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Ages and stages: Creative solutions for common parental headaches

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Kate Farr explores three common parental headaches, and offers some creative solutions to provide relief.

In the early years, some of the most common family stressors centre around sleep – parents want more of it, their adorable offspring resist it. After just a few weeks of snatching micro-naps in between feeds and nappies, parents of newborns can find themselves completely exhausted, running on adrenaline and at the end of their tethers.

Although it can feel almost impossible to be apart from your baby in those intense first few months, it’s crucial that new parents take the time to rest – as the saying goes, you can’t pour from an empty cup. Hand your bub over to your partner, helper, or friend while you take the opportunity to have a long shower undisturbed, and grab some shut-eye. The smallest amounts of sleep can do wonders for your mood, help you to feel less overwhelmed and give you the energy you need to get on with your day.

Sadly, sleep deprivation doesn’t just affect parents of babies. Toddler and pre-schooler sleep habits are often the hardest to alter, with any attempt at change resulting in spirited protests. The average two-year-old requires between 11 and 12 hours of sleep per night, plus a 90-minute to two- hour daytime nap, and some kids may still need a daytime sleep up until the age of four or even older. Common wisdom suggests that sleep begets sleep, and so if your little ones are still bouncing off the walls hours after lights-out, it may be that, rather than not being tired, they are actually overtired.

Although it sounds counter intuitive, sleep experts agree that sending young children to bed earlier can actually result in a longer overall sleep time. If sleep issues persist, then it’s always wise to consult a professional for guidance, as sufficient rest is critical for young children’s healthy development and your sanity.

Increasing independence

The jump from pre-school to primary can often be a turbulent time for families. A new school, taking the bus and meeting new people can feel overwhelming to young children. Even outwardly confident kids can take a while to adjust to the change, and this may manifest in a number of ways. Your child may become reluctant to go to school, start throwing tantrums, or become quiet and withdrawn.

It can help for parents to become involved in school activities; joining the PTA, or supervising outings can be a good way of reassuring kids that you are still close to hand. Praising good behaviour, rather than focusing on less desirable traits will help your child feel secure, and ensuring that he has sufficient after- school downtime will enable him to recharge and process his thoughts and feelings.

If your child remains reluctant to attend school after the initial ‘bedding-in’ process, scheduling a meeting with his class teacher can be helpful to rule out any more significant issues, for example bullying.

Towards the end of primary school, you are likely to hear plenty of tales of other parents and how much cooler, less strict and all-round better they are than you. While this may sting, it’s best to take these laments with a pinch of salt, as there is a strong chance that their child is at home making the exact same claims about you. Consider allowing a little more freedom within carefully established boundaries – for example, allowing kids to stay up late during a weekend sleepover, if they finish their chores in advance. This can help to reinforce trust and encourage mutual respect.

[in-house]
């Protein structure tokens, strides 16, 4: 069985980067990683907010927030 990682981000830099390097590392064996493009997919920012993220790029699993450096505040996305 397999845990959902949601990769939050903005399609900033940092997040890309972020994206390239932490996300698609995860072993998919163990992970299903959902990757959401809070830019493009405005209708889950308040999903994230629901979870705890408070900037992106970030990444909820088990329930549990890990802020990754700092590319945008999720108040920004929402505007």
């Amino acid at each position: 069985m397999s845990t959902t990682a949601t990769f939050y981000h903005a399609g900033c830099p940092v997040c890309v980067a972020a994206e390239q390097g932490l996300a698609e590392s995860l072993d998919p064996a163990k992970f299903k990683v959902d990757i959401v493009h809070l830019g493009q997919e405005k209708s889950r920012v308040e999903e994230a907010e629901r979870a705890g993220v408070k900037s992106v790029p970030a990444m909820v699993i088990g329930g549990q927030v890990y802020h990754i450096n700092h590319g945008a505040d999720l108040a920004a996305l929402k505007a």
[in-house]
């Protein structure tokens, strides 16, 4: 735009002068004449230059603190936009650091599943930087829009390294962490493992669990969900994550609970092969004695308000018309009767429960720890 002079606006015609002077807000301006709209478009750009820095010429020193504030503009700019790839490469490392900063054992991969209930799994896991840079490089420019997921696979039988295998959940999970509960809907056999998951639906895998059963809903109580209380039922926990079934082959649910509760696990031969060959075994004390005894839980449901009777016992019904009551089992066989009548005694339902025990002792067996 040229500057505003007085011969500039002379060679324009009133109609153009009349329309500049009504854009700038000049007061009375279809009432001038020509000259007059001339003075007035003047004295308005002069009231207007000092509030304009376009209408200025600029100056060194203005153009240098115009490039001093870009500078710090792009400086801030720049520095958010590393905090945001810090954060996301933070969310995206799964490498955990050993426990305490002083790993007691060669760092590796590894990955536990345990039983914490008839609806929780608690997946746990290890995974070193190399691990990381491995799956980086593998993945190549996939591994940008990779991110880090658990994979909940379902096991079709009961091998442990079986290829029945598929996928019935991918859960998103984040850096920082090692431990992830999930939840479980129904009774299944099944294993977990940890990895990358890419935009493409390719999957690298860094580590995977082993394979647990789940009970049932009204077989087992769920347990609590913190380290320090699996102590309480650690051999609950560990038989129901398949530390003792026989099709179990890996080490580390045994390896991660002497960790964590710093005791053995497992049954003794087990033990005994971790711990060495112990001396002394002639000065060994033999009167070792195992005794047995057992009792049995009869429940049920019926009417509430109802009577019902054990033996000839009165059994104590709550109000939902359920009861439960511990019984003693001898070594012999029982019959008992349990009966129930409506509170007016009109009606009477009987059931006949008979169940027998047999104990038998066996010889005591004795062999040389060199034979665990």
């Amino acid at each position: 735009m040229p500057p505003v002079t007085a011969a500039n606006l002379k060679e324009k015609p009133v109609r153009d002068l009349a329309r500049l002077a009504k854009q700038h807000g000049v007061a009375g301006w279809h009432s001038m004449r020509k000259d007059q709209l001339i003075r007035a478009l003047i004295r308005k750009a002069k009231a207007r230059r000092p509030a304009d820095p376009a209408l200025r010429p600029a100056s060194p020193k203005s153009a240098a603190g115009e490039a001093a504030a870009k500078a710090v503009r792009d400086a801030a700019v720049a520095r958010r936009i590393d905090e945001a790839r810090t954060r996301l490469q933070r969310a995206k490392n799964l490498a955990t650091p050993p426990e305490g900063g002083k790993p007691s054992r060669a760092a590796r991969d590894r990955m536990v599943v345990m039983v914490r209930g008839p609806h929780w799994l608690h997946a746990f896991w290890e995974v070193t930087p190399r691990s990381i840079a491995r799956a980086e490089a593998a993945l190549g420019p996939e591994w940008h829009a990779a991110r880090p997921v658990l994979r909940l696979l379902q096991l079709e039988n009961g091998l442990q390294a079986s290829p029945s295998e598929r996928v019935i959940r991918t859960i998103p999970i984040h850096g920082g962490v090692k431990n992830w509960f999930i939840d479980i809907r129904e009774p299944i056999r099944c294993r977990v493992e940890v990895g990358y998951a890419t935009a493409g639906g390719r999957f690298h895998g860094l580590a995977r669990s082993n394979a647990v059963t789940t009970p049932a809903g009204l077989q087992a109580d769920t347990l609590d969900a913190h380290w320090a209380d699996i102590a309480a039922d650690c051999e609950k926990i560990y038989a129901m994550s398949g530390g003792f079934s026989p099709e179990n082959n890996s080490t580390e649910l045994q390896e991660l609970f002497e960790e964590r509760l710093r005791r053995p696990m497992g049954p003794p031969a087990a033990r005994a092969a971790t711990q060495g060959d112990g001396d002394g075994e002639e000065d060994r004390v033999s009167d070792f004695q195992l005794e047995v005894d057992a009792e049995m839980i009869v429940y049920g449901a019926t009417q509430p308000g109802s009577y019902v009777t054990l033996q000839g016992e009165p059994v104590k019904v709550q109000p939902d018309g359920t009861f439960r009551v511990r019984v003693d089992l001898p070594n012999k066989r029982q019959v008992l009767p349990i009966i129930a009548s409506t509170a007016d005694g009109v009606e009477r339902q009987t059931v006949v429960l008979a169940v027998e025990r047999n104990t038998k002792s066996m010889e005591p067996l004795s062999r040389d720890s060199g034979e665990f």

Peer pressure

Teens often get a bad rap for being difficult, however the teenage years can be rewarding – if you choose your battles wisely, and maintain clear lines of communication. Your child is now desperate to be treated as an adult, which can be tough for parents, who remember the tousle- haired toddler days, to accept. This is the age during which kids may begin to experiment with cigarettes, alcohol and/ or drugs, leading to major conflict with their understandably concerned parents.

The first step is to be very clear with boundaries and what behaviours are – and are not – acceptable to you. Some parents will not tolerate drinking under any circumstances, while others may allow moderate consumption at home, or under adult supervision. Sit down with your teen and calmly discuss his opinions about what is, and isn’t acceptable when it comes to drink and drug use, and ask him to help you set the house rules. Despite often being perceived as reckless, many teens are surprisingly conservative in their attitudes, and so you may be surprised by their response.

Teens are often vulnerable to peer pressure. One strategy to combat this is to give them an ‘out’ – a well- disguised ‘SOS’ that they can drop into a text or phone conversation, resulting in you having to immediately collect them due to a ‘family emergency’. This enables them to save face amongst their peer group, while giving them the confidence they need to escape situations that might otherwise escalate beyond their comfort zone.

An ‘out’ gives teens the privacy that they need, while reassuring them that you’re there and ready to step in if needed. It allows them to develop their social skills, independence and resilience in a safe and supported way.


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